During dry summers, the ditch that pumps life into Kingsley Reservoir west of Hood River has often trickled to a stop well before orchard irrigation season has ended. Water users in the Hood River Irrigation District hope this will all be a thing of the past after a current project to improve the line is completed. The district has the right to divert all of Gate Creek into Kinglsey, the reservoir 10 miles southwest of Hood River that provides irrigation water to most of the valley’s upper west side orchards. Facing two extremely dry summers, the water users decided to do something about a creek that sometimes started big and dwindled before it reached its goal. Even now, Gate Creek gushes out ample water supply. Kinglsey is full, but the inflow and overflow amount to a trickle.

1978 — 40 years ago

“It’s time for a change.” That was the clear message in county elections Tuesday as the vote count gave majorities to two challengers in the only two county commission seats on the ballot. In District 1, Shirley Ekker defeated Don Clark, 482-417. In District 2, Rodger Schock received 459 votes; John F. Piatt 170 and incumbent James Walker 275.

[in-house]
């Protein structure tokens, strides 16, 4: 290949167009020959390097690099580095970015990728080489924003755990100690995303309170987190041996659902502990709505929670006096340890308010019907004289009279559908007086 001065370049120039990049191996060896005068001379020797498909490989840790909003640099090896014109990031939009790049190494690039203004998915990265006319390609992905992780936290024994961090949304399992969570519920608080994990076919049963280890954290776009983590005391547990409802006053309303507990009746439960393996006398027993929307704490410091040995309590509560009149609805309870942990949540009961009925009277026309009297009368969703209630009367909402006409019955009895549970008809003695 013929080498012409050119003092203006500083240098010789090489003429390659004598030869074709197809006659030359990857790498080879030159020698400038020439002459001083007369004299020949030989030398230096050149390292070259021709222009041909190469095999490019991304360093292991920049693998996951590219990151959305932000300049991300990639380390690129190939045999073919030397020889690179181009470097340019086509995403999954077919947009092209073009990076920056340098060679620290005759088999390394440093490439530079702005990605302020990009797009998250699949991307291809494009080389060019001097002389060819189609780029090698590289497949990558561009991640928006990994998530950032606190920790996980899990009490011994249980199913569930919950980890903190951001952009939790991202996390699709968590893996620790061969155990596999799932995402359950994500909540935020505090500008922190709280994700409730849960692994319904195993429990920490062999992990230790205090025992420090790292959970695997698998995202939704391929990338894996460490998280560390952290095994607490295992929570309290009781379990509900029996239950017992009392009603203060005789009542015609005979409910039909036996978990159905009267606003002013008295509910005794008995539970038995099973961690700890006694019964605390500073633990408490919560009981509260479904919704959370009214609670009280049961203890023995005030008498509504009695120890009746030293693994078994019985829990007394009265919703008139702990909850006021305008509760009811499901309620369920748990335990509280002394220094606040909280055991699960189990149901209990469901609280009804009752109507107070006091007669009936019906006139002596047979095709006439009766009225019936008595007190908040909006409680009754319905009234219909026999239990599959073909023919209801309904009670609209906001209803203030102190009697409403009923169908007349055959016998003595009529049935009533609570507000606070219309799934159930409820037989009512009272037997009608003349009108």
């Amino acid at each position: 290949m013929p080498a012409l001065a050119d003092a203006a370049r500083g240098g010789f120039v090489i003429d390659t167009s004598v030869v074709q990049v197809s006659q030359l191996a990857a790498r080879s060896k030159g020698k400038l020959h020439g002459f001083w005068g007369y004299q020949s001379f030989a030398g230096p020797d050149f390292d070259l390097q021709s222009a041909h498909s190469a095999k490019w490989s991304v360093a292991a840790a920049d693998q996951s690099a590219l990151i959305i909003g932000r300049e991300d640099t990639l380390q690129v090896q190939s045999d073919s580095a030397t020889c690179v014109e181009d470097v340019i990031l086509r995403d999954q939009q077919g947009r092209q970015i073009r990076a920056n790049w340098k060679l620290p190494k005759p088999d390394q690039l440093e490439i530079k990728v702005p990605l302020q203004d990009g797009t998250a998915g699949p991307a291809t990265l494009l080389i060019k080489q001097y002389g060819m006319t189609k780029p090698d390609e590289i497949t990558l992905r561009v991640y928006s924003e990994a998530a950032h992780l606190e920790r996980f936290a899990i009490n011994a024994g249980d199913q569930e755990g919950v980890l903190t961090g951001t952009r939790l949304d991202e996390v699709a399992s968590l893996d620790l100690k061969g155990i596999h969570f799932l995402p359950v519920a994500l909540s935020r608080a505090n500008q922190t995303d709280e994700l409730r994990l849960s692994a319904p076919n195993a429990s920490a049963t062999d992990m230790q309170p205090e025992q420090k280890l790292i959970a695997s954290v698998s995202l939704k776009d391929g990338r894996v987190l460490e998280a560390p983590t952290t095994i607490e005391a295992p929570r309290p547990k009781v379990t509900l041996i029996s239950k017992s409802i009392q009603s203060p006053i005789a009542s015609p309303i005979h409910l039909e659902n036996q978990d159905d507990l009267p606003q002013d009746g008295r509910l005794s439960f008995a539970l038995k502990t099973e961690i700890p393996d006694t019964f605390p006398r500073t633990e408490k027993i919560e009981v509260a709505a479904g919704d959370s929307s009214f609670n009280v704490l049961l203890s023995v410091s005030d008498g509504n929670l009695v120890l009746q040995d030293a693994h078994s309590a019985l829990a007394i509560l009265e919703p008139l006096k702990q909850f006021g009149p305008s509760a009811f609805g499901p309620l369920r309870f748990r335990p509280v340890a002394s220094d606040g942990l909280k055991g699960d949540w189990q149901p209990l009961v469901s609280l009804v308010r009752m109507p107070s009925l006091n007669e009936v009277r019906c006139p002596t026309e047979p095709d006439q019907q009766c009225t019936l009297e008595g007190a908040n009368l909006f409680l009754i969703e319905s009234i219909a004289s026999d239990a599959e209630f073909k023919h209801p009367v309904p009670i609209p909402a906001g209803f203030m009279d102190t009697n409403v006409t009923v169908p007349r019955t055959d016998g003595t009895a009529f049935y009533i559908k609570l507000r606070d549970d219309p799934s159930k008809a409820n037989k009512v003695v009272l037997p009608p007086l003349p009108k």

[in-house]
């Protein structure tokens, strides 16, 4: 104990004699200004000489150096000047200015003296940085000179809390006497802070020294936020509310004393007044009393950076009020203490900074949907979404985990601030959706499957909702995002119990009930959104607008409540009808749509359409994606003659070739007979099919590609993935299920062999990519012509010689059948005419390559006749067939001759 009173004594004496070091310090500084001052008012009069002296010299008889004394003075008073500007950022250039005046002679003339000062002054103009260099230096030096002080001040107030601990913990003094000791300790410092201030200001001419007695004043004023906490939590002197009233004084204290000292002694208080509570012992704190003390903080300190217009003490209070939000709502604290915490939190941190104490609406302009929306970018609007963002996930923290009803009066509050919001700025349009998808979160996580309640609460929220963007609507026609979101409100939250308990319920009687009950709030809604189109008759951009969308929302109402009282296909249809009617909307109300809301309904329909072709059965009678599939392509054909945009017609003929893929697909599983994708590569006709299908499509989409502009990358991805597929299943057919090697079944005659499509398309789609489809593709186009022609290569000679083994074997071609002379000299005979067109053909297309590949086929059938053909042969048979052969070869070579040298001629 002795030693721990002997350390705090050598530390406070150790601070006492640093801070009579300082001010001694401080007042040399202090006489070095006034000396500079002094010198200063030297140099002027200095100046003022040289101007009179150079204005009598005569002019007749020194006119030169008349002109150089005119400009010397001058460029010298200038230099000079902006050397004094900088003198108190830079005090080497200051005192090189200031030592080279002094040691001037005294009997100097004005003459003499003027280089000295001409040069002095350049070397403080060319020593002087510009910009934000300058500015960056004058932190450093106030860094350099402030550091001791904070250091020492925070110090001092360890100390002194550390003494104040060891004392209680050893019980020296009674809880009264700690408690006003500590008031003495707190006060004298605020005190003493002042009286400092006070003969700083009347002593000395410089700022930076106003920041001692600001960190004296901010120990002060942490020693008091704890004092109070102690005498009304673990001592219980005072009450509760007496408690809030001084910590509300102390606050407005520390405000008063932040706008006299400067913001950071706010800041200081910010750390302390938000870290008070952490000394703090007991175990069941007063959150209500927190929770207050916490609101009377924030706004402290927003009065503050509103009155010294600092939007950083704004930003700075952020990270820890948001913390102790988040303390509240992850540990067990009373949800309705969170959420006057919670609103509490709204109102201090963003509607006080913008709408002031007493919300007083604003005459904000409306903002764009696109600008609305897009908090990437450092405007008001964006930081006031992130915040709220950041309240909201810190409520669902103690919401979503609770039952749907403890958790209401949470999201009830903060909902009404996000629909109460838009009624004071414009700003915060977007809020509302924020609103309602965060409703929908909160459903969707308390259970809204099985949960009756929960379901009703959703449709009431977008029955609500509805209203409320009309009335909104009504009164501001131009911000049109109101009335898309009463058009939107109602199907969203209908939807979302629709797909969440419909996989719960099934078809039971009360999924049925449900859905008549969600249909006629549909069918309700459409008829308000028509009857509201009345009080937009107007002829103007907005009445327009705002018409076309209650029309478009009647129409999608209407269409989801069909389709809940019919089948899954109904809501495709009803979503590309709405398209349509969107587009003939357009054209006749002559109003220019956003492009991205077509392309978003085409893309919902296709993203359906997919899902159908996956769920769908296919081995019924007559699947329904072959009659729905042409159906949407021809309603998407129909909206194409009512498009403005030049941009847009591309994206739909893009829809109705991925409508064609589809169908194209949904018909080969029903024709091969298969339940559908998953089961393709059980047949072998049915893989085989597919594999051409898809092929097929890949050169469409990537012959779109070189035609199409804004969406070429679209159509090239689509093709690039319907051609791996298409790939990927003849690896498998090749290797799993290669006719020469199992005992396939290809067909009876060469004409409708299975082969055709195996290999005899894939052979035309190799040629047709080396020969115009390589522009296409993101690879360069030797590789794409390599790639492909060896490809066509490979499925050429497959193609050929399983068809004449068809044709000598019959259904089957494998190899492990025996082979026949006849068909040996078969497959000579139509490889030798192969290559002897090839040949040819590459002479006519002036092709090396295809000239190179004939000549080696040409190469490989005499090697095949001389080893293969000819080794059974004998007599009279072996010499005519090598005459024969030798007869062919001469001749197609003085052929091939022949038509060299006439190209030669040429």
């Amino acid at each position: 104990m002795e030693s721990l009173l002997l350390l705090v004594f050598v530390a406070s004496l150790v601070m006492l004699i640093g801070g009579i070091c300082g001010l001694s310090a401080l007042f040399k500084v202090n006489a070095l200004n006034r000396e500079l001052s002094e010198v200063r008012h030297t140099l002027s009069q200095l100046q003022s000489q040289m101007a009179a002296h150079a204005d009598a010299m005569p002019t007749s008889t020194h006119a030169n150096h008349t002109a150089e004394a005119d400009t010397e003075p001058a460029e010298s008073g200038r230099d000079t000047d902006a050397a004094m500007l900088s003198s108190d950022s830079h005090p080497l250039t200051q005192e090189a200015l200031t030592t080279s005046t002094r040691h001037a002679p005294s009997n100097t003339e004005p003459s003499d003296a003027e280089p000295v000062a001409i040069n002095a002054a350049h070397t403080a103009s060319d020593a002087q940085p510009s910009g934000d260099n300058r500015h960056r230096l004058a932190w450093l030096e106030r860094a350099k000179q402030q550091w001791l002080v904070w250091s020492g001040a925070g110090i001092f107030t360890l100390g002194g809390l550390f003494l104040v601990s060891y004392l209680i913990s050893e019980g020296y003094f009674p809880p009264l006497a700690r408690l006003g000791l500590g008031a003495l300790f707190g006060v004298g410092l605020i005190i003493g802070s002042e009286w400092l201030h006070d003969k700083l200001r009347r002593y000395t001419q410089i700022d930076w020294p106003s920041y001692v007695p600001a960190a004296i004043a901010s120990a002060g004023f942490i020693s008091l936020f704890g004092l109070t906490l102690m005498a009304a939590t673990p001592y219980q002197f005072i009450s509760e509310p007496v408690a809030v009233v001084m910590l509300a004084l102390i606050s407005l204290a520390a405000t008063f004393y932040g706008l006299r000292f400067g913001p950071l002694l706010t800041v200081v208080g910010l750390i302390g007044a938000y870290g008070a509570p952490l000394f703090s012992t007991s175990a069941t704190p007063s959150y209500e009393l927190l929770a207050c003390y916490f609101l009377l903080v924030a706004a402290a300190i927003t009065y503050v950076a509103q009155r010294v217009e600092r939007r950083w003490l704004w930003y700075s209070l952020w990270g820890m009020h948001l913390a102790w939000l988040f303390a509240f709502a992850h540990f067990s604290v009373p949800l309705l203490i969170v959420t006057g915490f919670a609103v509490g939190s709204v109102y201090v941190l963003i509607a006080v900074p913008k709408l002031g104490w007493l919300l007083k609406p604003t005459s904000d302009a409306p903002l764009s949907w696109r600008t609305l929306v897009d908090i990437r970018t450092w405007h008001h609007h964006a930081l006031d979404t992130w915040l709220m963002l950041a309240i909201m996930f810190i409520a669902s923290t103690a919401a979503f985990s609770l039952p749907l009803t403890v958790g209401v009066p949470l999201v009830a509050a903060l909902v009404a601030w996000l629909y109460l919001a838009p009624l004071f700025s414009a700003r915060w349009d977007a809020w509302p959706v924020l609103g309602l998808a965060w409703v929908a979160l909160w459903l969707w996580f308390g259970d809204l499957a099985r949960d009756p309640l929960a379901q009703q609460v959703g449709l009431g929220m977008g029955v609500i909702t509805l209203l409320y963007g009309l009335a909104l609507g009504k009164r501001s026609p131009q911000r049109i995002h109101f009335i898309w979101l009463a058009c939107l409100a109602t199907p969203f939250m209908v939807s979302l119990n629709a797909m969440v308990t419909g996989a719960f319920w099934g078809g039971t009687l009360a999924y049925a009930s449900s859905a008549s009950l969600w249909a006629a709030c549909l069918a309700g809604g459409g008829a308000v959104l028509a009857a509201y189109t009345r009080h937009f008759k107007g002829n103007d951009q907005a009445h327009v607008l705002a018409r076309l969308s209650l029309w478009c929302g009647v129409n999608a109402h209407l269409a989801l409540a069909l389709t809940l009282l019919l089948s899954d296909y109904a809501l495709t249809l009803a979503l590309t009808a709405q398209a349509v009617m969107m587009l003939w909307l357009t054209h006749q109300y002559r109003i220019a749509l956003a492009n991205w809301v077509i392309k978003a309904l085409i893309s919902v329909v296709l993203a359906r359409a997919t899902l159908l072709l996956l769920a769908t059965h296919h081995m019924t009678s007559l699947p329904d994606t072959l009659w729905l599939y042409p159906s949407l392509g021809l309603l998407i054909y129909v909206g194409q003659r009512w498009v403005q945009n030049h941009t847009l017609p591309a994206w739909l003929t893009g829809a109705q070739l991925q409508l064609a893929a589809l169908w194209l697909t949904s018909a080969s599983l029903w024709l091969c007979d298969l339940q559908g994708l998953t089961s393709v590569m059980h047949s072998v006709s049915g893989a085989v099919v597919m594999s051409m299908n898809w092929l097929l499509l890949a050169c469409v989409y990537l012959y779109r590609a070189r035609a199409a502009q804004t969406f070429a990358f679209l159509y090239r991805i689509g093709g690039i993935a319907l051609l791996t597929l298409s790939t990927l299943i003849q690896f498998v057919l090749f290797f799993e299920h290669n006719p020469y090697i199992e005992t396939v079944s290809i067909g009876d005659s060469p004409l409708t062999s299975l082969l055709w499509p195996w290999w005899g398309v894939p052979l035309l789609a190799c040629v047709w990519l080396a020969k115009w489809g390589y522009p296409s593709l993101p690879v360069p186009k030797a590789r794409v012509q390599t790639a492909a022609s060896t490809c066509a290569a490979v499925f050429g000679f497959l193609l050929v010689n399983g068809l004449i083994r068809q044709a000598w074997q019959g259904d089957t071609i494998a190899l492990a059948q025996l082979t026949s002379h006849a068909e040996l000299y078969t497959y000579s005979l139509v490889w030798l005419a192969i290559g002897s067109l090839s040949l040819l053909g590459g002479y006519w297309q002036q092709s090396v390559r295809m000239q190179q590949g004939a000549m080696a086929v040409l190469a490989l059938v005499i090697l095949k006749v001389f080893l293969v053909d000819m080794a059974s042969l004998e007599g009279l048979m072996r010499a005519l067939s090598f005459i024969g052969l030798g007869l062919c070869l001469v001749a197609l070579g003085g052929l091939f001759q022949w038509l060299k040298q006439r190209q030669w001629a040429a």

Advertisement: Hershner & Bell Reality — Two story home with modern kitchen, three bedrooms, bath and a half, nicely decorated, good view of rivers and bridges and walking distance to shop, $42,900. Build a dream today or invest in tomorrow with this two-mountain view lot for $15,000.

1988 — 30 years ago

Remodeling is underway at Rosauers, as the Heights Shopping Center supermarket joins a national trend of expanding services in the grocery industry. According to store manager Dave Taylor, the store will feature a new delicatessen and service meat department, which will specialize in fish and fancier cuts of meat. In addition, there will be an enlarged, totally new bakery, produce and floral departments plus more frozen food, cheese and lunch meat cases. The check stands will also be relocated.